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About the ‘VSC TRAC’ & ‘VSC OFF’ Warning Lights
It’s a common issue on the 4th generation Toyota 4Runner to encounter the ‘VSC TRAC’ and ‘VSC OFF’ warning lights come on randomly and stay on. These lights may come on whenever you have an engine trouble code, which will be apparent when the engine light also comes on at the same time. However, if you are experiencing only the ‘VSC TRAC’ and ‘VSC OFF’ lights on without the check engine light on, then there might be a quick fix to getting rid of those lights.
First of all, ‘TRAC’ is for the Traction Control System and ‘VSC’ stands for the Vehicle Stability Control. These two systems work hand-in-hand and also work with the ABS system as well. In fact, this is why if you are having the problem with the ‘VSC TRAC’ and ‘VSC OFF’ lights, you might even see the ‘ABS’ light come on too. Oddly enough, the ABS light may be on for some and off for others. But the consistent thing is usually the two VSC lights come on and stay on.
Why do the ‘VSC TRAC’ & ‘VSC OFF’ Lights Come on?
There may be a number of different scenarios causing the ‘VSC TRAC’ and ‘VSC OFF’ lights to come on without a check engine light. I focused on one particular easy fix, which happened to fix this problem when it showed up on my 4Runner just recently.
In this particular case, it turns out there there was a problem with the 4Runner somehow erasing its stored “zero point calibration” data; since there is no stored data, the yaw rate and deceleration sensor has no numbers to work with and therefore disables the vehicle stability control and traction control systems. Accordingly, it illuminates the two lights to inform the owner that there is a problem.
Of course, you may not know that this is the specific issue unless you actually tried to fix and have it be successful. The fix is easy to do and doesn’t hurt if you already do have the correct zero point values stored in your car’s ECU. So if you have the ‘VSC TRAC’ and ‘VSC OFF’ lights on without a check engine light on, then its worth trying the Zero Point Calibration to see if it will fix your issue.
How to Perform a Zero Point Calibration to Fix ‘VSC TRAC’ & ‘VSC OFF’ Warning Lights
If you have a specific diagnostic tester that can perform a Zero Point Calibration. However, most of us don’t have this pricey and specific type of tool, so I’ll be showing how to perform the Zero Point Calibration using a paperclip.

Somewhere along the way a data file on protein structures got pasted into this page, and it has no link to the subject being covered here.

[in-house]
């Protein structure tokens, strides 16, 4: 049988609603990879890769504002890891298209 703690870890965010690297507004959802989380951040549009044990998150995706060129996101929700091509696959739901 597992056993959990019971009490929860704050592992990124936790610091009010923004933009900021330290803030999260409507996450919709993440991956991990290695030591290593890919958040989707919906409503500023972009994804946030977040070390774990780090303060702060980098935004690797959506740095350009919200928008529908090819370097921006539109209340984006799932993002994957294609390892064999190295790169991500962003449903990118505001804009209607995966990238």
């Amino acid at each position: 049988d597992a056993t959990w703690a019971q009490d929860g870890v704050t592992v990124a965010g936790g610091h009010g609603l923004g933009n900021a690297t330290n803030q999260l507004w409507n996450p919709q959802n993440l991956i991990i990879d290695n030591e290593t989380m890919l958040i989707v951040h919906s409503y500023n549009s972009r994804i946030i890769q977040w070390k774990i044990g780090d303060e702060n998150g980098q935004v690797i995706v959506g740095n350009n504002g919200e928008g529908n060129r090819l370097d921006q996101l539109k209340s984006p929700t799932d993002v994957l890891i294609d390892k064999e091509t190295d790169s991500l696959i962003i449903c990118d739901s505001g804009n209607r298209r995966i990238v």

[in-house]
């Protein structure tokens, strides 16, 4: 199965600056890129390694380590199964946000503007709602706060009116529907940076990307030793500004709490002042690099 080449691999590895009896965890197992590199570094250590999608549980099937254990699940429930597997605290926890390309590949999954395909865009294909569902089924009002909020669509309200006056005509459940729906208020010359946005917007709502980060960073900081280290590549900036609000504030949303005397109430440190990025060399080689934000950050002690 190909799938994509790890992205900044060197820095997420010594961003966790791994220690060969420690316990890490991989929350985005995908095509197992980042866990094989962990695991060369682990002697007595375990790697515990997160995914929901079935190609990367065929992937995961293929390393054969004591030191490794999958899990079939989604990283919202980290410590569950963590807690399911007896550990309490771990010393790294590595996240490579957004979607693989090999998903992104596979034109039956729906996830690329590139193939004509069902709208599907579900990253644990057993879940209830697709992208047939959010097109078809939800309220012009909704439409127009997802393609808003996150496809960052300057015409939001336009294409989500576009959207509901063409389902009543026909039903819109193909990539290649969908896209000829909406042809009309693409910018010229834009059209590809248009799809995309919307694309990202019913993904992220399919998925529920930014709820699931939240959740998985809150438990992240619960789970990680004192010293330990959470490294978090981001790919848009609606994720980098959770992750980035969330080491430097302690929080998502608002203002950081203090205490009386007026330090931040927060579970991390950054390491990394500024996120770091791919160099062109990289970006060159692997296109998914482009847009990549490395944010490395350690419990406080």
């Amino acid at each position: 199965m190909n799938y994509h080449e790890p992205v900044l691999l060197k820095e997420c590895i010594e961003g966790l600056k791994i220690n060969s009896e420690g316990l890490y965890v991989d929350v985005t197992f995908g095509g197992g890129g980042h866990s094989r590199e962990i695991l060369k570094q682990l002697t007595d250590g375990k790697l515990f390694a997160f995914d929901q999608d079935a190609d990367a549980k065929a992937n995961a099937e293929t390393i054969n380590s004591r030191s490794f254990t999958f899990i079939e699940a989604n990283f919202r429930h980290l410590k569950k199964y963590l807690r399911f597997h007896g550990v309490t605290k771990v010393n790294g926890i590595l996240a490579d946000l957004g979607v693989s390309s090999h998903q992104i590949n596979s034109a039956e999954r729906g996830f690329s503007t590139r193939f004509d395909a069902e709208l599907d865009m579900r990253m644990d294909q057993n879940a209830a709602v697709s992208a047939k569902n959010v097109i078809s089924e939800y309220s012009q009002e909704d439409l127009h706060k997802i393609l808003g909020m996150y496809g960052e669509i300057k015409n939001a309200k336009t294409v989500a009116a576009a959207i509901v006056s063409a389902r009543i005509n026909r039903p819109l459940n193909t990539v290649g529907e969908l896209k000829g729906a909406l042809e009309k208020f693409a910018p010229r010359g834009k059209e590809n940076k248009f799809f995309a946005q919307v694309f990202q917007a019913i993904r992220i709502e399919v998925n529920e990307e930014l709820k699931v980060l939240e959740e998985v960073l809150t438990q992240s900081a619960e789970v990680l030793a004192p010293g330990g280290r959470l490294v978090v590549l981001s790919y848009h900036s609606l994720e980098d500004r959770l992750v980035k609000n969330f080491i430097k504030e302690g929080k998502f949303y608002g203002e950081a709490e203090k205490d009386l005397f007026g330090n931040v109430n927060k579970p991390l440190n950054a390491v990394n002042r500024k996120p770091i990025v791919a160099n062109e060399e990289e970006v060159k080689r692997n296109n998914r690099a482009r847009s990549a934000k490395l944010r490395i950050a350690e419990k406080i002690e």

When performing the Zero Point Calibration, you must make sure that the vehicle is stationary and parked on a level surface with a grade no larger than 1%. Ensure that you do not start the vehicle and that the vehicle continues to stay stationary during the entire calibration procedure.
First, locate your OBDII port, which is situated down on the lower left side of the driver’s footwell. The port is covered by a black cover. Pull this cover off.
You now have access to the “DLC3” OBDII port, which has 16 pins as seen in the diagram below.
Use a paperclip and bend it so that it makes a U-shape. This will be needed to make contact between the Ts and CG contacts of the port.
Make sure the the vehicle is in park and turn the key in the ignition switch to ON. Using the paperclip, make a series of open and short circuits between these two terminals 4 times within a period of 8 seconds. I did this by pulling out one side of the paperclip and plugging it back 4 times. FYI, you can also do it with two paperclips with one in the Ts terminal and the other in the CG terminal, then touching the two paperclips together to perform the open/short contact.
After making the 4 cycles of open and short between the Ts and CG terminals within 8 seconds, you will see the ‘VSC TRAC’ indicator light up and stay lit. This indicates any existing recorded zero point is erased. The ‘ABS’ light comes on and flashes as well.
Then, turn the ignition switch to ‘OFF’. Remove paperclip from the two Ts and CG terminals.
Turn the ignition switch to ‘ON’. The VSC warning light should go off in about 15 seconds. After the VSC light has been off for at least 2 seconds, turn the ignition switch back to ‘OFF’.
Recconect the Ts and CG terminals again with paperclip. Turn the ignition switch back to ‘ON’. The VSC warning light should stay lit for about 4 seconds and then will blink quickly and repeatedly.
After the VSC warning light has been quickly blinking for at least 2 seconds, turn the ignition switch to ‘OFF’. Remove the paperclip from the Ts and CG terminals of the OBDII port and replace the black plastic cover. The Zero Point Calibration is now complete and the ‘VSC TRAC’ and ‘VSC OFF’ lights should now be off.
As mentioned at the beginning of this post, this might be a quick fix for those of you with the ‘VSC TRAC’ and ‘VSC OFF’ lights on without the check engine light. The Zero Point Calibration worked for me and as soon as I performed the procedure, my VSC lights have stayed off. I hope this helps you if you happen to run into the same situation.